How can I preseed my credentials to docker login command within a script ?

I'm using a bash script that basically automates the whole process of setting up my custom VMs etc, but when I need to login to docker within the script to pull the images, I get the following error:

Username: FATA[0000] inappropriate ioctl for device

The command I was using is the following:

( echo "xxx"; echo "yyy"; echo "zzz" ) | docker login docker.somesite.org

Is this possible to achieve without using and coping over an existing .dockercfg file and how,
Many thanks.

  • You'll have to use expect/pexpect Jun 22, 2015 at 1:35

5 Answers 5


Docker 18 and beyond

There's now an officially-documented way to do this:

cat ~/my_password.txt | docker login --username foo --password-stdin

Docker 1.11 through Docker 17

You can pass all the arguments on the command-line:

docker login --username=$DOCKER_USER --password=$DOCKER_PASS $DOCKER_HOST

If you don't specify DOCKER_HOST, you'll get the main Docker repo. If you leave out any of the arguments, you'll be prompted for that argument.

Older than 1.11

The same path as just above, except that you need to also pass an --email flag. The contents of this are not actually checked, so anything is fine:

docker login --username=$DOCKER_USER --password=$DOCKER_PASS $DOCKER_HOST --email [email protected]
  • 5
    Short notation might be more convenient: docker login -u $DOCKER_USER -p $DOCKER_PASS -m $DOCKER_EMAIL $DOCKER_HOST Feb 23, 2016 at 9:44
  • 5
    It's a matter of preference, but when I'm writing a script I prefer long options because it's self-documenting and there's no advantage to terseness. (As opposed to on the command line where it's saving my fingers and avoiding wrapping.) Feb 23, 2016 at 15:38
  • Passing the password on the command line is insecure, but so far I haven't been able to find an alternative. May 9, 2016 at 20:36
  • @JasonHeiss you could log in manually, then get the token, then create the ~/.docker/config.json file yourself. But Docker Hub doesn't really have a system for creating and destroying tokens for programmatic use. May 10, 2016 at 11:09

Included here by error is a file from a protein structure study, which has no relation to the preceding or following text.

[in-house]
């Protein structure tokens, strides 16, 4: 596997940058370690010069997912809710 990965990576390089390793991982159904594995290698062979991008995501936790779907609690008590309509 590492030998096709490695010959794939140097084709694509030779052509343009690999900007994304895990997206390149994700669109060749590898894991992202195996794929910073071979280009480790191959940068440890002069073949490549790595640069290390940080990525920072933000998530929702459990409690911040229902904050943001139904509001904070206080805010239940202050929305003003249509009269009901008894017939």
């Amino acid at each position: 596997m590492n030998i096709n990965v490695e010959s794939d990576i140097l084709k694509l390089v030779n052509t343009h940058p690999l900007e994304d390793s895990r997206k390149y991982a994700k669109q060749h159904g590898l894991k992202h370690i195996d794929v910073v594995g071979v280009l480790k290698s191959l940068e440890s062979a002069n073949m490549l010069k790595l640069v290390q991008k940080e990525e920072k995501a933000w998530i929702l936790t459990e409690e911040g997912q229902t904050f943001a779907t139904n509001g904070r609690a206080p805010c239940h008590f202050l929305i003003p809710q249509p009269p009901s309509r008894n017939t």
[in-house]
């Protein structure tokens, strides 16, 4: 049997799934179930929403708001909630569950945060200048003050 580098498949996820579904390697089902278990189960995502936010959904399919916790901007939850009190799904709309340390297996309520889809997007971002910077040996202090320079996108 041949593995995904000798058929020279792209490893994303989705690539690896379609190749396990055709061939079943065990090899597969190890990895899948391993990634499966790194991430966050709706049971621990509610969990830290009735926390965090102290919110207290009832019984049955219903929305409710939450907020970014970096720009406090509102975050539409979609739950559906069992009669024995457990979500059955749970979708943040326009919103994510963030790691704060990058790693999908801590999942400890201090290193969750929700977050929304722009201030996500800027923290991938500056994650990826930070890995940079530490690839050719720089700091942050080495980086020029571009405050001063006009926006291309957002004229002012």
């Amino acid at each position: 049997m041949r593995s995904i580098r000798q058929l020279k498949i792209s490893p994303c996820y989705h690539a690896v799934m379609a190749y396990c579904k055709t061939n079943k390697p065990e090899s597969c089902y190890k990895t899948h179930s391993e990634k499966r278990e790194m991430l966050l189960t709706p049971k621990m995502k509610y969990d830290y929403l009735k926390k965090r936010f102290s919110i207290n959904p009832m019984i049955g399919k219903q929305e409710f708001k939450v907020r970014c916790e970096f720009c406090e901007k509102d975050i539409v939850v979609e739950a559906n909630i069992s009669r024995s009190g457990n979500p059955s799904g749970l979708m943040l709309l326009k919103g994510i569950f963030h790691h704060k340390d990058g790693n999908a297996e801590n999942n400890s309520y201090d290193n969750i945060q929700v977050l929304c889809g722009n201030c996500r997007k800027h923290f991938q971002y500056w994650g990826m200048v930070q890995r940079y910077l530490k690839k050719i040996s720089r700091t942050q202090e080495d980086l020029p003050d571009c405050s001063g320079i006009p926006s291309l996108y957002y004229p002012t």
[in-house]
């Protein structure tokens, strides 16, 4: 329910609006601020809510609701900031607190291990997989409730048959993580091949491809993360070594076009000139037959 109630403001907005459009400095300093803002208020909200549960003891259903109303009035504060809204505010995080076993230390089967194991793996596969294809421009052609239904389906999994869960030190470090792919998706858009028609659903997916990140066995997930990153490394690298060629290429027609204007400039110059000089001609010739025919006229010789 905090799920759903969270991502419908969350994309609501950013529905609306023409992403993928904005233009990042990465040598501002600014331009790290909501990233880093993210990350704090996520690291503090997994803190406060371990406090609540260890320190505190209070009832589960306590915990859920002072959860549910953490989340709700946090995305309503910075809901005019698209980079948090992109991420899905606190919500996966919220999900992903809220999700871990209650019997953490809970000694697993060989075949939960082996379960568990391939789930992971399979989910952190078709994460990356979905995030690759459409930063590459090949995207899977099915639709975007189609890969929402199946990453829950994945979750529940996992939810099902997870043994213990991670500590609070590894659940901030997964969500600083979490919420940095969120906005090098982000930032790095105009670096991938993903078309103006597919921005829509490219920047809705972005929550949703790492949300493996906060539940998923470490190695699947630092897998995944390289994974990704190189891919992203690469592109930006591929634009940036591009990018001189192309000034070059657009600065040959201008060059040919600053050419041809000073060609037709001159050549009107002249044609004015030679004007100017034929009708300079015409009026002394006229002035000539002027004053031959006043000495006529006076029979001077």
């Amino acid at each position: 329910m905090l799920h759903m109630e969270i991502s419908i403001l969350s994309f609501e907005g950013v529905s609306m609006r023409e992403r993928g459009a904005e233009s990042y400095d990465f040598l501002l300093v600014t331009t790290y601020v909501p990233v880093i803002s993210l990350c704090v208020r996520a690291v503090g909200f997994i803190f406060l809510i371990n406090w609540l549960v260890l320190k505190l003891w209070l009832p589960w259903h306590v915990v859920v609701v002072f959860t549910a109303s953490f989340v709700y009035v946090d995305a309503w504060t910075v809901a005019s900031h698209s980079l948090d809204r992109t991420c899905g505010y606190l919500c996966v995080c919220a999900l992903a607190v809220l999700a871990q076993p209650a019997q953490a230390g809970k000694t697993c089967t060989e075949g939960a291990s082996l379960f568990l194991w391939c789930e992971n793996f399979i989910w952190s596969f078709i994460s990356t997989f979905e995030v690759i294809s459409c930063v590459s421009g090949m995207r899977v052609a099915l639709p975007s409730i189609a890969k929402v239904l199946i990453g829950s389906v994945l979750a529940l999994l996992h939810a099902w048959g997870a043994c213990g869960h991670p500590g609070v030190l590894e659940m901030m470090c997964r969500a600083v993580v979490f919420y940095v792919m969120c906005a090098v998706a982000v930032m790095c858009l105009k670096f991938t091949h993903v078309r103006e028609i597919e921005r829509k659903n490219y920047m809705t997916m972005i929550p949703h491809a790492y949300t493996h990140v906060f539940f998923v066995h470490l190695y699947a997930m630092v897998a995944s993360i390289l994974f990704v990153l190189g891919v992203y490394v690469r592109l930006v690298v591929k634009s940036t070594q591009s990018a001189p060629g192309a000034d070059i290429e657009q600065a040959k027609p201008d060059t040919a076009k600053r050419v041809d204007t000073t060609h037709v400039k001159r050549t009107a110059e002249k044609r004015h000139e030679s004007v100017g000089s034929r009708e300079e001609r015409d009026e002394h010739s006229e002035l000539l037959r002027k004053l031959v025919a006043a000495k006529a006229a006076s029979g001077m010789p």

• As of Docker 1.11.0, using --email is deprecated; and will be removed in 1.14. Above example still valid minus that argument.
    – meatspace
    Sep 28, 2016 at 19:43

To run the docker login command non-interactively, you can set the --password-stdin flag to provide a password through STDIN. Using STDIN prevents the password from ending up in the shell’s history, or log-files.

$ echo $DOCKER_PASS | docker login -u$DOCKER_USER --password-stdin $DOCKER_HOST

When you login to your private registry, docker auto create a file $HOME/.docker/config.json The file had the Credentials info, so you could save the file and copy to any host when you want to login the registry.

The file content like this:

     "auths": {
                   "example.com": {
                                    "auth": "xxxxxxxxxxxxxxxxxxxxxxx"

Add-on If you want to login multi docker registry on one server ,just add another auth info.like this:

     "auths": {
                   "example.com": {
                                    "auth": "xxxxxxxxxxxxxxxxxxxxxxx"
                                    "auth": "xxxxxxxxxxxxxxxxxxxxxxx"

Now you can push and pull images from the example.com and example1.com.


For any random passer by that may stumble into this looking for a way to use this against an Openshift environment's container registry (Docker) you can use the following to provide the registry URI along with the credentials to log into it using an Openshift token.

$ echo "$(oc whoami -t)" | docker login -u $USER --password-stdin \
    $(oc get route docker-registry -n default --no-headers | awk '{print $2}')
Login Succeeded

The above does 3 things:

  • Passes token retrieved from Openshift oc whoami -t
  • Determines Openshift's registry URI

    $(oc get route docker-registry -n default --no-headers | awk '{print $2}'`)
  • Logs into registry using $USER + token from above


I was having massive issues with this, just wanted to add that the environment variable DOCKER_HOST has special meaning to docker to define the daemon socket it connects to, causing it to fail login. There's a full list of the environment variables docker uses here: https://docs.docker.com/engine/reference/commandline/cli/

I changed my environment variables to something else, e.g. REG_ and it worked

docker login --username $REG_USERNAME --password $REG_PASSWORD $REG_HOST

Note, if you're doing this in a gitlab runner, there's no need to use the --password-stdin flag if you're already using variable masking (you can, there's just no need).

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